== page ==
Do you have an STD? If so, are you wondering if you are legally required to disclose it to your partners? If you live in California, the answer is yes. The law according to California Health and Safety Code 120290 says that knowing you have an infectious or communicable disease means you would be found guilty of intentional transmission if specific actions apply.
1) If you already know you, or a 3rd party, have an infectious or communicable disease
2) You specifically intend to give the disease to the other person
3) You act in a way that imposes risk of transmitting the disease to the other person
4) You transmit the disease to the other person
5) You expose the disease to the other person who does not know you have the disease
What constitutes negligence?
In order to have this law applied to you, one thing that can be held against you is negligence. This could include neglecting to use a condom, refusing to be diagnosed and treated, not informing a partner, and not practicing abstinence when you know you may be infected.
In other words, whether you think you might have a sexual disease or you know you have one, it’s up to you to find out and make sure that you don’t infect your partner. If you don’t, it is considered negligence.
What about fraudulent misrepresentation?
If you know you have a sexually transmitted disease and lie about it, or if you hide it, that is considered to be fraudulent misrepresentation. This takes away the potential partner’s right to make an informed decision about exposing themselves to the disease. For this reason, as embarrassing as it may be, it is important to tell your partner if you have a sexual disease.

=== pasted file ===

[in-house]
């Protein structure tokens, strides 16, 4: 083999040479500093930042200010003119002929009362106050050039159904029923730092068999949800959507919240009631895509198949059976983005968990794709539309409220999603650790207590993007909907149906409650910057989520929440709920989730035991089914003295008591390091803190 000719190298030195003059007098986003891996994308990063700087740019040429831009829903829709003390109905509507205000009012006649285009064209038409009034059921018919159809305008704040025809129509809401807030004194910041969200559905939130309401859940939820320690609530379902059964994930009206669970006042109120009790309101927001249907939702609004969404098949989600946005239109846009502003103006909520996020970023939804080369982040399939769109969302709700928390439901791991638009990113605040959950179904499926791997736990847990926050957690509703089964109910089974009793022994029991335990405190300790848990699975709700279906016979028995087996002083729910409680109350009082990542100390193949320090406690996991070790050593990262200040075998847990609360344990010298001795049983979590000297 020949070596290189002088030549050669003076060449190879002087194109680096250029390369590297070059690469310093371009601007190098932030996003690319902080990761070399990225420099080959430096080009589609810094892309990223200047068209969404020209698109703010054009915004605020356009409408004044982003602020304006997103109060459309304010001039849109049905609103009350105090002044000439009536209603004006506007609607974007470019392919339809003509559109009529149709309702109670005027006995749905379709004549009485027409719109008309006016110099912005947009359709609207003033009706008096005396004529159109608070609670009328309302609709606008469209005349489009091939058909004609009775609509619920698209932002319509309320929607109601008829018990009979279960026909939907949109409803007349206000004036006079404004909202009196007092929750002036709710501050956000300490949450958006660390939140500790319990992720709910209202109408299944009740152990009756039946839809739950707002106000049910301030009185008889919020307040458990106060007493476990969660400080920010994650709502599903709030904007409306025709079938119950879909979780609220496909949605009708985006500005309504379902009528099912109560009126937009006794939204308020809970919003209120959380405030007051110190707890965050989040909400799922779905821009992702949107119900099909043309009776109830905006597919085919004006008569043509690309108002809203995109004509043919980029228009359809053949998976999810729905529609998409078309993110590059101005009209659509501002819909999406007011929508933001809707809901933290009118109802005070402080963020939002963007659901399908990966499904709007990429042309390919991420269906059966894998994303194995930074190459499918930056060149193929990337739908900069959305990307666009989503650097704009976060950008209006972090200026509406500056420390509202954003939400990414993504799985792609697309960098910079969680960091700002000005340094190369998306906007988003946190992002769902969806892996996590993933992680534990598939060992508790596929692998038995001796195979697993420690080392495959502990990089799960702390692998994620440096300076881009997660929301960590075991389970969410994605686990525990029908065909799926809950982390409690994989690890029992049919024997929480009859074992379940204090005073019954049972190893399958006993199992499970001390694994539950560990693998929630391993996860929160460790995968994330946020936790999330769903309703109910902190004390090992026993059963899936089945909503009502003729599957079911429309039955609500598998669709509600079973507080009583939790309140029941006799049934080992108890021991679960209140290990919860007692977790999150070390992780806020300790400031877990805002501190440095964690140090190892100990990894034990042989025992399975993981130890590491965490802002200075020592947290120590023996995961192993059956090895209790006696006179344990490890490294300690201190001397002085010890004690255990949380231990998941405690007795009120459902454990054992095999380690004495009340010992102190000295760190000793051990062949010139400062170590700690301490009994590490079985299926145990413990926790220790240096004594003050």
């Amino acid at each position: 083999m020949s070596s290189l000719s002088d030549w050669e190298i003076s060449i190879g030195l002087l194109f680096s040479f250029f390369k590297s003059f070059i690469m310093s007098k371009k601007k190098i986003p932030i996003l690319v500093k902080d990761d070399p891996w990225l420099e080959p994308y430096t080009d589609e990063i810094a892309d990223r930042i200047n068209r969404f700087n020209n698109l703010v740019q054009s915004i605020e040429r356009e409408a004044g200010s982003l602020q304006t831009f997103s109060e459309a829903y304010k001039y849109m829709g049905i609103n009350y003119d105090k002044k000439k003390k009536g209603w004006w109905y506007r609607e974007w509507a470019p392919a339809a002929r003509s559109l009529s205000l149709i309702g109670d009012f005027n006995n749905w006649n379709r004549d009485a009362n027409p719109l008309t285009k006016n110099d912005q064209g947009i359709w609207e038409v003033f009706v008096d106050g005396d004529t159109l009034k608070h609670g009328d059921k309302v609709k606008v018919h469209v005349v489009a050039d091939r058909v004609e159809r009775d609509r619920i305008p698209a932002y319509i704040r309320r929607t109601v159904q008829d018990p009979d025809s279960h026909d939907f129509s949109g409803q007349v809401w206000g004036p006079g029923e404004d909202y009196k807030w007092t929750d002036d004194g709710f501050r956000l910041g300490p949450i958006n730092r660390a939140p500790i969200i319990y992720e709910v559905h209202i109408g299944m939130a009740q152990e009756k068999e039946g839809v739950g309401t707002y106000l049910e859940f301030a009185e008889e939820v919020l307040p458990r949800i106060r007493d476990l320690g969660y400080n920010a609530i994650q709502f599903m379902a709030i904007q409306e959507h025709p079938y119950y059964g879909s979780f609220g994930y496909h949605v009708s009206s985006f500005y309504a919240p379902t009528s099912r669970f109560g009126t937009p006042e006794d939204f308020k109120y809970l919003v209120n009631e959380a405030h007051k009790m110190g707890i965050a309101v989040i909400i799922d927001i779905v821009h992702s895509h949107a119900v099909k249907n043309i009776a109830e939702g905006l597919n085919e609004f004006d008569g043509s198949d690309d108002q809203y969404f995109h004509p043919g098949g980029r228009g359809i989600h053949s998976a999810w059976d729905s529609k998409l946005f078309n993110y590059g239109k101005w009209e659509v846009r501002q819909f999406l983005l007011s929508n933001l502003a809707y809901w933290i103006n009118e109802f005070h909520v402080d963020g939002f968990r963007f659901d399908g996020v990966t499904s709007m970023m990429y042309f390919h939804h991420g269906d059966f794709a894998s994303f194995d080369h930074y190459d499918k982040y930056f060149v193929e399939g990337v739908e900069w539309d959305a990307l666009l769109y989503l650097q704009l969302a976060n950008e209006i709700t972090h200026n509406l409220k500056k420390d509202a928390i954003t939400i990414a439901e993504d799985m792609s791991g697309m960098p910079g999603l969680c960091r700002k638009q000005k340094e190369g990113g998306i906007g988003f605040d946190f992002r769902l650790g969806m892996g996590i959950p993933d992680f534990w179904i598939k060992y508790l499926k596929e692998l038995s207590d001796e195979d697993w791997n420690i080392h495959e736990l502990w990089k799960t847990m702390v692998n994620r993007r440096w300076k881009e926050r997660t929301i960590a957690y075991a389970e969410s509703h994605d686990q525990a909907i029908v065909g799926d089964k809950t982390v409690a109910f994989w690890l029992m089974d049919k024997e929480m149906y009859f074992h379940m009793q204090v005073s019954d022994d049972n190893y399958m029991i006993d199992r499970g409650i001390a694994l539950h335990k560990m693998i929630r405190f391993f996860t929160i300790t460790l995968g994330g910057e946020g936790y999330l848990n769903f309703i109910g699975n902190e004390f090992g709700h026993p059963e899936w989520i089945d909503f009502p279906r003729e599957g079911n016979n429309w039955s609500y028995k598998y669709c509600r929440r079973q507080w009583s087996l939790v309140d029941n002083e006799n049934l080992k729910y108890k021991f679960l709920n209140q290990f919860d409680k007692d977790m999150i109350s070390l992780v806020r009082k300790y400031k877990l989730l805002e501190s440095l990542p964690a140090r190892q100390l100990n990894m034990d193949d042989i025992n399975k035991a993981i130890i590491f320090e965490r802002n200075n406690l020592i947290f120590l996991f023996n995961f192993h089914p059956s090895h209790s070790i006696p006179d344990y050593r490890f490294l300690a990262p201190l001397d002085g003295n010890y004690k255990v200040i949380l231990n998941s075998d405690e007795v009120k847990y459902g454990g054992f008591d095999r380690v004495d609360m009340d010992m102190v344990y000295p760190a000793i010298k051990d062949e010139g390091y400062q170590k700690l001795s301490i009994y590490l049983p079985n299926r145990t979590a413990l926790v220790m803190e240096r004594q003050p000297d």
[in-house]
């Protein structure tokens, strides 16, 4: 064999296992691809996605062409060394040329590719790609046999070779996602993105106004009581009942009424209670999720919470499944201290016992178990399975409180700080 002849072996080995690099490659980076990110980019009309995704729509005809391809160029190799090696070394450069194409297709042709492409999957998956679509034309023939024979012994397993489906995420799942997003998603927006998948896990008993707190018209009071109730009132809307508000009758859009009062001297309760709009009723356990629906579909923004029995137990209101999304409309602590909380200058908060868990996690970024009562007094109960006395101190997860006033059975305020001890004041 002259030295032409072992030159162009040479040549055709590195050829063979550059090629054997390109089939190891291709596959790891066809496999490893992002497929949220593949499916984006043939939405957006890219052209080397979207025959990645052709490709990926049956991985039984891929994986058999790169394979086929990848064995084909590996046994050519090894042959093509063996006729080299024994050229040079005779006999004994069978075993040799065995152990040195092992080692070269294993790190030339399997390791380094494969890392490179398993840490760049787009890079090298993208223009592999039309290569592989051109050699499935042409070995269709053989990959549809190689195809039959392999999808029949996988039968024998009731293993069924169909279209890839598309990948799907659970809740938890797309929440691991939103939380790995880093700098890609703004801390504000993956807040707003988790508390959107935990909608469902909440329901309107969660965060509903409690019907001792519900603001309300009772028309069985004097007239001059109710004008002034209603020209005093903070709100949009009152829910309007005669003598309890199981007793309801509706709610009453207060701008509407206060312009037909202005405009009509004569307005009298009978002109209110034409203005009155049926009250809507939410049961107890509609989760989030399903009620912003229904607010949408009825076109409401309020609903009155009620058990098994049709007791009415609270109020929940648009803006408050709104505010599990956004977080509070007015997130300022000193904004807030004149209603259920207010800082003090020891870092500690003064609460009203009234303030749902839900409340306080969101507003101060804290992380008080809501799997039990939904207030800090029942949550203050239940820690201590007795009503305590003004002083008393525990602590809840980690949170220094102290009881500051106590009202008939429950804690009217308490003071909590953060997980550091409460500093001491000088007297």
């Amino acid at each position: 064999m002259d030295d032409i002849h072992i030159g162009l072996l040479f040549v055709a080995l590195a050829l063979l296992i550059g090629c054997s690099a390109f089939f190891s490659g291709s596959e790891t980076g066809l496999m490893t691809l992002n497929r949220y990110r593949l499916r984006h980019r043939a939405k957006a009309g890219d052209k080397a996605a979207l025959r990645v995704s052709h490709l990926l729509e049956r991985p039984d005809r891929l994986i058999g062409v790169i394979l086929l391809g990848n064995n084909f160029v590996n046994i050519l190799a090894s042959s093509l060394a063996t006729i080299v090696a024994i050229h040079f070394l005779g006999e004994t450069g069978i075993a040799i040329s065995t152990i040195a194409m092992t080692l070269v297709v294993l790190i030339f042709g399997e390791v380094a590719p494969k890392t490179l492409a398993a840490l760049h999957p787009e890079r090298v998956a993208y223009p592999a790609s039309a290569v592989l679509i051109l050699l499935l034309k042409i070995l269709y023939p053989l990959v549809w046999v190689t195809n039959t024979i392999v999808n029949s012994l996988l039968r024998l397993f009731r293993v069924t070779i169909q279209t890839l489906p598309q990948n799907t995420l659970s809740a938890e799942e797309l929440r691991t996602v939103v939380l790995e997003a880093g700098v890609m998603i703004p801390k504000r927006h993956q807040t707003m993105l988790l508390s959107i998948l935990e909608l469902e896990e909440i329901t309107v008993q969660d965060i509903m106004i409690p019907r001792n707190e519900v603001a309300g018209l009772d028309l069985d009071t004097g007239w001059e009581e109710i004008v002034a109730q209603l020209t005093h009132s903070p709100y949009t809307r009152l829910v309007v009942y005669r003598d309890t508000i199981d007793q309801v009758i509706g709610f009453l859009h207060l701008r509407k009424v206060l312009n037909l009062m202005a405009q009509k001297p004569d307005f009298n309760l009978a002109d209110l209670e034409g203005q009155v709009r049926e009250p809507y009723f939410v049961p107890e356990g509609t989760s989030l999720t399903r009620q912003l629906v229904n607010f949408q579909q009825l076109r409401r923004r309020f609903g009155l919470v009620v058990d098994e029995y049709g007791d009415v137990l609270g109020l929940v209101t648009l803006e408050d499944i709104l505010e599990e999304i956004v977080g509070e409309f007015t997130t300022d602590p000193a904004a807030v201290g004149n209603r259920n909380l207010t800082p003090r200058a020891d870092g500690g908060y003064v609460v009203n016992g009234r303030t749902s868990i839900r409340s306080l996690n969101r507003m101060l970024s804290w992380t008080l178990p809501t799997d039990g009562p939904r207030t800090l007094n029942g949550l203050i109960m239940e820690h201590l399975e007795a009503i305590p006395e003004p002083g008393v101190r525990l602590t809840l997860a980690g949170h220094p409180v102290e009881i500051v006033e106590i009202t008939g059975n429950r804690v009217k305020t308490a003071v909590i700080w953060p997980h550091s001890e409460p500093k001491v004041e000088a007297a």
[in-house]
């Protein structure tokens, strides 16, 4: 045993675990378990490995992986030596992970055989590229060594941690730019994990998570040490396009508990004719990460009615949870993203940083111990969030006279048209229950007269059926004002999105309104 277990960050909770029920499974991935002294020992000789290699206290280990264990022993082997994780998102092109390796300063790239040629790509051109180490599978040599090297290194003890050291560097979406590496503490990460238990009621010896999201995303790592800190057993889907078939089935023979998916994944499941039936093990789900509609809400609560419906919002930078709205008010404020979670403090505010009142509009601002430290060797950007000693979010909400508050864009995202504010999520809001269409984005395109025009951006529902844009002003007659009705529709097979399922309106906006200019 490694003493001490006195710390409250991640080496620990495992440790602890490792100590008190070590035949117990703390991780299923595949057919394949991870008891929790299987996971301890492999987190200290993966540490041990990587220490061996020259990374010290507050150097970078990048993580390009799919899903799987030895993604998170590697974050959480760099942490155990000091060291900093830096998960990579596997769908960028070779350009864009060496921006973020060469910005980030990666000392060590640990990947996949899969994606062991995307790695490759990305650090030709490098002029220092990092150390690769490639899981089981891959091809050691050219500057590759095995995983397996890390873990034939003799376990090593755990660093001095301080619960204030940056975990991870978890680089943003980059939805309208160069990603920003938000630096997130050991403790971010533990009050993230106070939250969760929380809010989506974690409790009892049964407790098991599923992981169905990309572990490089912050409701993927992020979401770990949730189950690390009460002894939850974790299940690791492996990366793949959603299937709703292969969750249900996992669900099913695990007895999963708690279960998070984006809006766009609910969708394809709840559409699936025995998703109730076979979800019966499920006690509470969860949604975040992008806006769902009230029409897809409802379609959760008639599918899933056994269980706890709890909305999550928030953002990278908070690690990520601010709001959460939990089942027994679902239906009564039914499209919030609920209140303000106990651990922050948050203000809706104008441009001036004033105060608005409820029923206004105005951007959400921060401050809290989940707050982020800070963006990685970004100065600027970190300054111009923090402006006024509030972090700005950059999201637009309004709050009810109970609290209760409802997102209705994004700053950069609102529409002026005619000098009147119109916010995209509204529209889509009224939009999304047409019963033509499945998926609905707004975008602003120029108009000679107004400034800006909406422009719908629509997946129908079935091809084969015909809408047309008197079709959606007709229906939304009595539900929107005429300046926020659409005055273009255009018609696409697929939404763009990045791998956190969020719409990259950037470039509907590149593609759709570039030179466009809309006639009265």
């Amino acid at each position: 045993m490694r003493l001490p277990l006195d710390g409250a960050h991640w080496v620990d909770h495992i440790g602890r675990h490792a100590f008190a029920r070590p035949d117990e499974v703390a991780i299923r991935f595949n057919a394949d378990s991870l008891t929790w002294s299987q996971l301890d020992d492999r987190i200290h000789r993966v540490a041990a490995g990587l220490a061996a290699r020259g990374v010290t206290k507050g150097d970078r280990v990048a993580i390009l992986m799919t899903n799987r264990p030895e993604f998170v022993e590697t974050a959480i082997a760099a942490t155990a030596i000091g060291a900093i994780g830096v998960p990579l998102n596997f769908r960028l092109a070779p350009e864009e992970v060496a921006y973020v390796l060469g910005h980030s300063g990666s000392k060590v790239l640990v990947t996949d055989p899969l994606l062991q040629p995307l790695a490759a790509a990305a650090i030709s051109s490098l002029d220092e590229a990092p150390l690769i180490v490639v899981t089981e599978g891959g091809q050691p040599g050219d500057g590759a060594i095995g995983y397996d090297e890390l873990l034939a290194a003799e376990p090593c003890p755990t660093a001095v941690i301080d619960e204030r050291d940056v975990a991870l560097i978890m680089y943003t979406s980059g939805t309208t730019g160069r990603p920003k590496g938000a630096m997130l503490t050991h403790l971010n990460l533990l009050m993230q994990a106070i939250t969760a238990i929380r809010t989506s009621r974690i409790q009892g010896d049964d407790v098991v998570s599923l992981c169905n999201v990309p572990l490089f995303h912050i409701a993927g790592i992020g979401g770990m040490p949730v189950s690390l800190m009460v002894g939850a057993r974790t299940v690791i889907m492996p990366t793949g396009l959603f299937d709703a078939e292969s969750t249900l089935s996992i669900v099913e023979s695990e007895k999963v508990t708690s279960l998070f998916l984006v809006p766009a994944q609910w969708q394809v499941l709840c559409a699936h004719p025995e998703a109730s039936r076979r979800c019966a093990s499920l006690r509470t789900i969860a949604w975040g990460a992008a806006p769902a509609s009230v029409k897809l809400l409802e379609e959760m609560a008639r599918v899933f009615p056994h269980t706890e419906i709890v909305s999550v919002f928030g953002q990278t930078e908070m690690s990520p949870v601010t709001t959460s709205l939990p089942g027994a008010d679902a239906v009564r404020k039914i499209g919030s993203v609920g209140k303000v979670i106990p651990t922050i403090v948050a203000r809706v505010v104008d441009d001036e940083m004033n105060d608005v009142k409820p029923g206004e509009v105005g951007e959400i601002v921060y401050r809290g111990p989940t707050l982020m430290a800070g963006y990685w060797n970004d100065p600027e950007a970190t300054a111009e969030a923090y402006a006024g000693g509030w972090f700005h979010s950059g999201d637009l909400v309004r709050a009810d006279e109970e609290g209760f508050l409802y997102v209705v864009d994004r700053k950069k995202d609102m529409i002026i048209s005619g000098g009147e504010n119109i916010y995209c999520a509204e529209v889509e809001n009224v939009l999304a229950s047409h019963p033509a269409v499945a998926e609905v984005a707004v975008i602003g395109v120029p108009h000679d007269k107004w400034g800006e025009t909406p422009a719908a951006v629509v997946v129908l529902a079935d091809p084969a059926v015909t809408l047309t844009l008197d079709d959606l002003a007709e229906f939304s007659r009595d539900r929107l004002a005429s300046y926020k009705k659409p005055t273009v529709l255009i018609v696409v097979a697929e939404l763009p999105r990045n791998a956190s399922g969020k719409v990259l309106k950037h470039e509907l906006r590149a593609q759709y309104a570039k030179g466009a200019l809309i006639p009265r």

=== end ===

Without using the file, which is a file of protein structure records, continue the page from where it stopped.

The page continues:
If you find out that you have a sexually transmitted disease, the last thing you may want to do is tell a stranger about it. But the truth is, you may be entitled to compensation for your condition through sex tort law. And if someone accuses you of knowingly transmitting a sexual disease, you deserve to be protected.
Our Palm Springs personal injury law firm can help make sure that you aren’t taken advantage of in court. Call a personal injury lawyer to find out what your options are.
Sex Tort Law Attorneys of SBEMP
DISCLAIMER: This blog post does not constitute legal advice, and no attorney-client relationship is formed by reading it. This blog post may be considered ATTORNEY ADVERTISING in some states. Prior results do not guarantee a similar outcome. Additional facts or future developments may affect subjects contained within this blog post. Before acting or relying upon any information within this newsletter, seek the advice of an attorney.